Gather, Darkness!, my first Leiber book, and the perfect example of a story I can simultaneously dislike and credit with having some solid writing and interesting ideas.
Set in a distant future that has seen the collapse of society and subsequent rebuilding into a Medieval facade, Gather, Darkness! tells a bleak, subversive, and rather cynical story. The Hierarchy, an evil, futuristic version of the Church, rules over the masses using a false religion as a means of control. The common folk toil endlessly to support the often luxurious lifestyle of the priest lords and their lieutenants, the deacons, who see themselves as providing order and stability and preventing society from spiraling downward into oblivion once again. It’s all a big con, though. Miracles abound, but are in reality nothing more than scientific devices and applications beyond the ken of the peons. Newly inducted priests are slowly taught that there is no Great God; it’s all a farce.
So on the one hand, we have an evil stand-in for the Catholic Church. On the other, we have the Witchcraft, an underground resistance, of sorts. Except they employ the same tactics as the Hierarchy, disguising their technology and weapons as magic. Satanic magic. That’s right, the “good guys” in this book profess to worship Sathanas, the futuristic devil. Their leader, shrouded in secrecy, takes the name Asmodeus. Their goal – to topple the priesthood and ultimately reveal that both God and the Devil are fictions, and to education and elevate the populace once again.
Aside from carrying some rather subversive messages (which is nothing new now, though in 1943 this may have been quite revolutionary), there are some politics and quite a bit of intrigue within the two main factions. Unfortunately the setting is the real main character here, and not in a good way. The players in the story – chiefly Armon Jarles, the Black Man, Sharlson Naurya, and Goniface, are rather shallow and largely uninteresting. They serve to carry the plot forward, but are one-dimensional the mostly unsympathetic.
Leiber did craft some cool, noteworthy scifi ideas: “angels,” which were basically flying mech suits, “wrath rays,” which were disintegration beams, and a scientifictional take on the concept of the witch’s familiar.
Classically, familiars were minor spirits or demons that took the form of animals (most famously the black cat) and served witches and warlocks. In Gather, Darkness!, the characters explain that familiars supped upon the blood of their masters for sustenance – a kind of symbiotic deal. In the story’s reality, however, familiars were scientific creations like all other forms of magic; the result of genetic manipulation and cloning.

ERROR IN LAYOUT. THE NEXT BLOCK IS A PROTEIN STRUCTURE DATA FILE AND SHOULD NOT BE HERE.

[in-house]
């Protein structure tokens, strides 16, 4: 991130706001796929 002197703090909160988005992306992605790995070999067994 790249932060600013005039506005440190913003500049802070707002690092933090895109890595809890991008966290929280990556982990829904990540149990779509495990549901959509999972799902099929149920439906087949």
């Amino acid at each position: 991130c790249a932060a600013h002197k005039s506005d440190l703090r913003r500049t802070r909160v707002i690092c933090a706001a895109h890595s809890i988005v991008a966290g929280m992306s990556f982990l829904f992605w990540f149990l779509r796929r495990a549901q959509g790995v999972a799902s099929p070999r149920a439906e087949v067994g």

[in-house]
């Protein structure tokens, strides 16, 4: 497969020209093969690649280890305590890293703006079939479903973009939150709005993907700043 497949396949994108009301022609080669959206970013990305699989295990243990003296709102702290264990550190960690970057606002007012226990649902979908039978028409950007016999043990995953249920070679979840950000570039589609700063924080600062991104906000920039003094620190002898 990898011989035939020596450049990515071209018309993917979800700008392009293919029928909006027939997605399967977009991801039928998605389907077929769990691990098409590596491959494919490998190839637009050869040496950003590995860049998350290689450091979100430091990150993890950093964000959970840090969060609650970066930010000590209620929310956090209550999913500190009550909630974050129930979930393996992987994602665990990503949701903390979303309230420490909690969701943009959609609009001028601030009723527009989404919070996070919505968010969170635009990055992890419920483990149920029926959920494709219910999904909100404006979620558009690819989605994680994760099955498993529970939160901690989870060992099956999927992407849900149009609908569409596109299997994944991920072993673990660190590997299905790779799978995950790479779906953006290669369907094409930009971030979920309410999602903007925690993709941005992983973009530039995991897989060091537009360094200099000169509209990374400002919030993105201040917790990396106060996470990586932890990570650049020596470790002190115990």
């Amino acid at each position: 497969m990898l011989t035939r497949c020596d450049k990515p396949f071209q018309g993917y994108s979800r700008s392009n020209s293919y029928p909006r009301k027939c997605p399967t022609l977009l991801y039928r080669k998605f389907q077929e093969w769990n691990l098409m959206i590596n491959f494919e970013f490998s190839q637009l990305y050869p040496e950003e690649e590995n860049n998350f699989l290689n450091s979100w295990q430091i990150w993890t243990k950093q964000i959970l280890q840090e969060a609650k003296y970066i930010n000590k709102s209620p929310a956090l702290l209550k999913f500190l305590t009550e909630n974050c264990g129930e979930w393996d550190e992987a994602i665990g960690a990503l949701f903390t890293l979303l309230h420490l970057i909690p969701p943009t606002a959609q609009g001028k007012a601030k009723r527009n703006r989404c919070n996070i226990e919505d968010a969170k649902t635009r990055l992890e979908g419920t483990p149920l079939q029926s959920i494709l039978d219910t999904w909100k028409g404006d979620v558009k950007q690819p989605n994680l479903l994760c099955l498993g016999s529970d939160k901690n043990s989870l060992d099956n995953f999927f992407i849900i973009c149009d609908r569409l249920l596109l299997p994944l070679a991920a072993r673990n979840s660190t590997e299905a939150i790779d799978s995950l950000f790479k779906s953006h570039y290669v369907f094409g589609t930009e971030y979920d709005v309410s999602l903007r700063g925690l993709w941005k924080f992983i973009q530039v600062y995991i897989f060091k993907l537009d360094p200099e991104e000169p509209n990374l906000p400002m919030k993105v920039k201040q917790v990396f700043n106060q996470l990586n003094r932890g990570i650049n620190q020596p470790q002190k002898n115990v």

The explanation for the telepathic link between the master and familiar was a little strained, but the rest of it was an interesting take on the concept. Particularly the biological parts.
There were also a couple of scenes that reminded me of a part from the 1980 Flash Gordon movie. In the book, there’s a nefarious priest tasked with reprogramming particularly problematic priests or persons who may be useful to the Hierarchy. When he goes to work on Armon Jarles, Jarles tries clinging to his ideals and memories as they’re pulled from his mental grasp. Later on, the Black Man hits upon a more effective defense in taking the opposite approach – emptying his mind. Incidentally in Flash Gordon, Zarkov was able to resist being brainwashed by focusing on song lyrics. Groovy.
Gather, Darkness! possessed some elements that I’m sure must have been innovative for their time, and some ideas that even now struck me as original and praiseworthy.
On the whole, though, the story fell flat. The transparent critique of religion and the Church specifically, along with a lack of any real, likable hero just isn’t my cup of tea. The plot of the story is decent enough, but it’s not very uplifting. Sure, the good guys win eventually, but to what end? If there is no God and no moral law, who determines what is good, what is just? The erstwhile forces of darkness, worshipers of fake-Satan? The Black Man even says at the end that there is much work to be done, as many of their peers will no doubt want to set up their own ruling government similar to the one they had just overthrown. “Burn it all down” is well and good when you’re toppling an oppressive government, but what comes next? And if the answer is a more egalitarian society, why? Why do all men deserve to be treated equally? Leiber is silent here.
When it comes to Fritz Leiber, I expect I’ll enjoy Fafhrd and the Gray Mouser a lot more than Gather, Darkness! From what I’ve heard, it sounds as if at some point he learned how to write entertaining characters, so I’ll look forward to that.